Mehdi KargarComputer science professor Mehdi Kargar has received a $20,000 NSERC grant toward his work to simplify search through massive datasets.

Researcher working to simplify search of structured data

When Mehdi Kargar looks at enormous amounts of data collected from multiple databases, he envisions a seamless and fluid directory of information that could one day be organized through an algorithm for quick and easy search.

Unfortunately, this type of complicated — or structured — data is extraordinarily difficult to organize though simple search systems.

Dr. Kargar has received a $20,000 grant from the Natural Sciences and Engineering Research Council of Canada (NSERC) to craft an algorithm that could help sort structured data through a massive search tool, much like Google.

“It may sound simple enough, because people use Google and think search engines already exist to sift through any number of data types,” says Kargar, a professor of computer science.

“We propose to develop a powerful and intuitive search system, akin to web keyword search, for structured enterprise data and our system will empower non-technical users to explore enterprise databases and turn big data into actionable insight, just as Google search has empowered society to explore the web.”

The proposed frameworks would be useful for Canadian and international businesses as well as government institutions who need to sift through large pools of information which contain multiple entries about one entity.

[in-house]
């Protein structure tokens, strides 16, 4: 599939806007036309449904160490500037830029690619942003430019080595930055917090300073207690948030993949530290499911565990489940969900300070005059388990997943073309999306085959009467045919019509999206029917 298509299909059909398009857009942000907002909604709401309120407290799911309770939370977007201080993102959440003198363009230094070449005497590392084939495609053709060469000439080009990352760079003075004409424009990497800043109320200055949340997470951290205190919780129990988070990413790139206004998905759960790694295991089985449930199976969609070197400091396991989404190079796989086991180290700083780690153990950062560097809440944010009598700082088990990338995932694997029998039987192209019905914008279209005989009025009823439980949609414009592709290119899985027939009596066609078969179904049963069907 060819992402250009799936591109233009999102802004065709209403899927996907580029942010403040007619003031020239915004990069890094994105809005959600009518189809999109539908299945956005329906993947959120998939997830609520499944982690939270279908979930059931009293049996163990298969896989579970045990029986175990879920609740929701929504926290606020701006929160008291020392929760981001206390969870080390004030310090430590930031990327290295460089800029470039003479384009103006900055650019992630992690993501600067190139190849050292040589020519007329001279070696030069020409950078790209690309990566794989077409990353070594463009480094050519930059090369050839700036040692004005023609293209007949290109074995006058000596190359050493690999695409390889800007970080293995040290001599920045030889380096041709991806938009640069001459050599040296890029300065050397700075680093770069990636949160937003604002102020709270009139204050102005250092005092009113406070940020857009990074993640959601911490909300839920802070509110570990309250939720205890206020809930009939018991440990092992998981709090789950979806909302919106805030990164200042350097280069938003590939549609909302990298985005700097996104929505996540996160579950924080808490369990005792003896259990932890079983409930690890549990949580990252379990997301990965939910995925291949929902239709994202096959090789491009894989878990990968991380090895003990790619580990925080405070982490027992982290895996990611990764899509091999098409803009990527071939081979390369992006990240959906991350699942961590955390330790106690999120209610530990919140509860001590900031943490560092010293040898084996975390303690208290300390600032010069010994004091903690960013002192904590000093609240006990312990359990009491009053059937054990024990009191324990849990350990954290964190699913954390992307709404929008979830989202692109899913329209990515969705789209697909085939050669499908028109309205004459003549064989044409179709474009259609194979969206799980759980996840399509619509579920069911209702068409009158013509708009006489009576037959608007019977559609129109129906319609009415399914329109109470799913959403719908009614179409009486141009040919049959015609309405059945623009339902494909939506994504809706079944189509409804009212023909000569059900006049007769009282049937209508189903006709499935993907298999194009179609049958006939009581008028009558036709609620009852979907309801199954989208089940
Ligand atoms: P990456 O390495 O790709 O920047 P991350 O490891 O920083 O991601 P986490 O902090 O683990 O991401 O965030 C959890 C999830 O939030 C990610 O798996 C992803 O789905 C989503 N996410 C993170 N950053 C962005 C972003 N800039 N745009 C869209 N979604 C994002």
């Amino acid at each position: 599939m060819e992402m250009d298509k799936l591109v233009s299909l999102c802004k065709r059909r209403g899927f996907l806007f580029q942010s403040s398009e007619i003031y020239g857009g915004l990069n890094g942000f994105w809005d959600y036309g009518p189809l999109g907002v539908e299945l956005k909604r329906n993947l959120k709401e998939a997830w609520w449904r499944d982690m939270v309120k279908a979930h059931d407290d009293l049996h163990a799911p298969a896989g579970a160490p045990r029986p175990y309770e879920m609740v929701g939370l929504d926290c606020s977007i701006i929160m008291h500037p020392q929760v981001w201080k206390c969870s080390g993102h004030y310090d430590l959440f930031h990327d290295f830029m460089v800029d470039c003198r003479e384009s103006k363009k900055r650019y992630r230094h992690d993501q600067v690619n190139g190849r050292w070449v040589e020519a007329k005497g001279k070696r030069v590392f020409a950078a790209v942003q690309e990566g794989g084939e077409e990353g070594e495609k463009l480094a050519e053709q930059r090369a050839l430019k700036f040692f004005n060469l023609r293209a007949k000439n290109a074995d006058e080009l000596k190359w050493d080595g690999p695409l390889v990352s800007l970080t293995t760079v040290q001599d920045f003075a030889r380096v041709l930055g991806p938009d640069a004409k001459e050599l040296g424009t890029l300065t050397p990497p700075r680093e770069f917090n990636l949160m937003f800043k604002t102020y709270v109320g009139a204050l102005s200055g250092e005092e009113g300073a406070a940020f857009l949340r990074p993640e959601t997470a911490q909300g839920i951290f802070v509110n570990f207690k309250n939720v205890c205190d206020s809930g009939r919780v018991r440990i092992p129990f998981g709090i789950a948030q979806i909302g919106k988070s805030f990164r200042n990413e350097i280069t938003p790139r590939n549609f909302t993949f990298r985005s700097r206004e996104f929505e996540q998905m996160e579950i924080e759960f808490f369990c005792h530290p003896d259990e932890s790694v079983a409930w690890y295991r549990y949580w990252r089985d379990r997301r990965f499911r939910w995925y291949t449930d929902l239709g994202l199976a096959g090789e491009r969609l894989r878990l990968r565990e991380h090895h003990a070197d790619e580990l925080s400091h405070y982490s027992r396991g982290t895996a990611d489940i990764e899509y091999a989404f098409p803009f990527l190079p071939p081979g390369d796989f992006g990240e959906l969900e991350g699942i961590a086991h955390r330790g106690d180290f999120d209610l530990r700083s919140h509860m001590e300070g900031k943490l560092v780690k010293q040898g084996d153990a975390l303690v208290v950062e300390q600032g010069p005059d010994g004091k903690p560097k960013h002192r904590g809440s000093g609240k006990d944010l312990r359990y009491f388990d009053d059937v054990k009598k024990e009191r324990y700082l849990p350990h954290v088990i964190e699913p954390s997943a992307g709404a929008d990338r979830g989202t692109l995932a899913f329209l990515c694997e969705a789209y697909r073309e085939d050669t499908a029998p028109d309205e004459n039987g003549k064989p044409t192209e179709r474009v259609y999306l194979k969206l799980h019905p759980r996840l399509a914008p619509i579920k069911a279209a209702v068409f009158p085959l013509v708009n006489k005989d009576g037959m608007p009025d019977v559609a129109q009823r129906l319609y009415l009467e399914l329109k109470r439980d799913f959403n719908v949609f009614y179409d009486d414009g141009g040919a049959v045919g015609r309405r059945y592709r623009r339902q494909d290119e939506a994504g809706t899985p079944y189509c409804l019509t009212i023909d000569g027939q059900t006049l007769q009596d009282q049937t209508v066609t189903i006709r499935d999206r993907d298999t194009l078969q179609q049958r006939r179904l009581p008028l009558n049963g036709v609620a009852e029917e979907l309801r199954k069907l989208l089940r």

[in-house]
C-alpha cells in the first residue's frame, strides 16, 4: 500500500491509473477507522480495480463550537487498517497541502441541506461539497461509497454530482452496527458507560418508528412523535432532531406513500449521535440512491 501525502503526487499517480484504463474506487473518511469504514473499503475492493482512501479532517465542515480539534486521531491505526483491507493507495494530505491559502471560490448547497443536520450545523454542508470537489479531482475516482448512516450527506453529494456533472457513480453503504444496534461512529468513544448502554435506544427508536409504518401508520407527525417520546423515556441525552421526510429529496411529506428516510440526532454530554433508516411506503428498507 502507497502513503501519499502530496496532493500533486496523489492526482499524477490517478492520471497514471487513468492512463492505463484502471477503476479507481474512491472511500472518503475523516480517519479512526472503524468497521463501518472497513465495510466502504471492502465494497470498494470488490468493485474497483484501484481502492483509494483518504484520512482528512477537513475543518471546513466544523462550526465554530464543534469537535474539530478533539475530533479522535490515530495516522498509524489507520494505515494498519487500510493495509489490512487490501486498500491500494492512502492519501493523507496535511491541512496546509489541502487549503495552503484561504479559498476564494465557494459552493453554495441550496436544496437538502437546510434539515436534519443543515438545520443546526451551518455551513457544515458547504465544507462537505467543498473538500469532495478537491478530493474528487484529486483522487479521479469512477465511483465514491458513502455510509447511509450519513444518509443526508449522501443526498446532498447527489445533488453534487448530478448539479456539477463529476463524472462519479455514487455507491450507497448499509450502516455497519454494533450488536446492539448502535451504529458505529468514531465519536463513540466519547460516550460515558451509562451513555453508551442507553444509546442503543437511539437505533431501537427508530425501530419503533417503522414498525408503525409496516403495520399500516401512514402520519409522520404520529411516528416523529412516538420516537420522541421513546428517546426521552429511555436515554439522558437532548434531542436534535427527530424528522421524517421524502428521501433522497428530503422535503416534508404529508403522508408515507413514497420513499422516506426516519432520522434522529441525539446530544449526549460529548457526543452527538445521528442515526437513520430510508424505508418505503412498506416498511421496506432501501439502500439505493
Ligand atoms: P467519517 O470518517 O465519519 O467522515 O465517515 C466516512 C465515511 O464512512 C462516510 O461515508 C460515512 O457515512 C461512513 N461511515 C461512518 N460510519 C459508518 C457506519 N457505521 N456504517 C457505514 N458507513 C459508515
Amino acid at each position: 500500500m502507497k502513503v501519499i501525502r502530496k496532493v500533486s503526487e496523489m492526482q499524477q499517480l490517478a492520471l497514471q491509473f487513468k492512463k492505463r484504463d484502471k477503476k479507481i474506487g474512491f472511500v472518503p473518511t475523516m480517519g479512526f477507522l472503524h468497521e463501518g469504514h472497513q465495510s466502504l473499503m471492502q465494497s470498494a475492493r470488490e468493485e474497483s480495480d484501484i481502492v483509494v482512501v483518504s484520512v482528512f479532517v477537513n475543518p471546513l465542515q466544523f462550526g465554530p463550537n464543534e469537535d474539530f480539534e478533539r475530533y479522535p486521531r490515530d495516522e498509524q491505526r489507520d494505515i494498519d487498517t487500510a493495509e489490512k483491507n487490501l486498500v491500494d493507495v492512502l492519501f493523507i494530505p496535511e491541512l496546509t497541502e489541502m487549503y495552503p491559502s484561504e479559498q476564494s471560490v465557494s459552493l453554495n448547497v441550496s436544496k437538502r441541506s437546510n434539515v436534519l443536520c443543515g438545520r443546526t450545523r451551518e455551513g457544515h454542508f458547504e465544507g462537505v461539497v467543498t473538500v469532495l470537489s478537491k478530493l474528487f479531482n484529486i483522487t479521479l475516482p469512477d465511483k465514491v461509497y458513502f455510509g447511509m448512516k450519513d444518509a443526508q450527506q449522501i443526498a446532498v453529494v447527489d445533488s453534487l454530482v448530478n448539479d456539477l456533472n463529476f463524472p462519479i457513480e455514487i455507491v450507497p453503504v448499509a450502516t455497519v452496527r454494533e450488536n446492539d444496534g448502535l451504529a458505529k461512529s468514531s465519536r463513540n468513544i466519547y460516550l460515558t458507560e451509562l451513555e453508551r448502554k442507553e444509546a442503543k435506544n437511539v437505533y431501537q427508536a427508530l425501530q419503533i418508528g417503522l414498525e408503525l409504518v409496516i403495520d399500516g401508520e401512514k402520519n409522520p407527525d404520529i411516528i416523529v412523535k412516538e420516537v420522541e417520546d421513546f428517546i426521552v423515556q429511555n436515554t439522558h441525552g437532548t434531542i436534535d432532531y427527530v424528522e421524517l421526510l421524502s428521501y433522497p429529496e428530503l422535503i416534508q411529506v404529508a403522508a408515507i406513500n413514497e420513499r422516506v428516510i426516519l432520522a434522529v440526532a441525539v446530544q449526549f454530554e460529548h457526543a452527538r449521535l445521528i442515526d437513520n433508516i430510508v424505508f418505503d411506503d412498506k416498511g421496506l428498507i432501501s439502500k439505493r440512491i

He says the focus is to design effective and efficient methods to explore graph databases, which model structured data, to address important problems and challenges as well as to identify opportunities for improve knowledge exploration.

“None of which is easy, because of the complexity, scale and massive heterogeneity of such data,” Kargar says.

He says his team will investigate ways to identify a user’s intention when searching through structured data.

“Most of the current work in this area focuses on finding answers quickly, rather than finding more meaningful answers,” he says. “We want to improve search quality by investigating the role of keyword search.”

Kargar joined UWindsor’s School of Computer Science a year ago and says creating such a search tool is years in the making. In the meantime, the research will train graduate students in databases and data mining to help them in the academic or industrial job markets.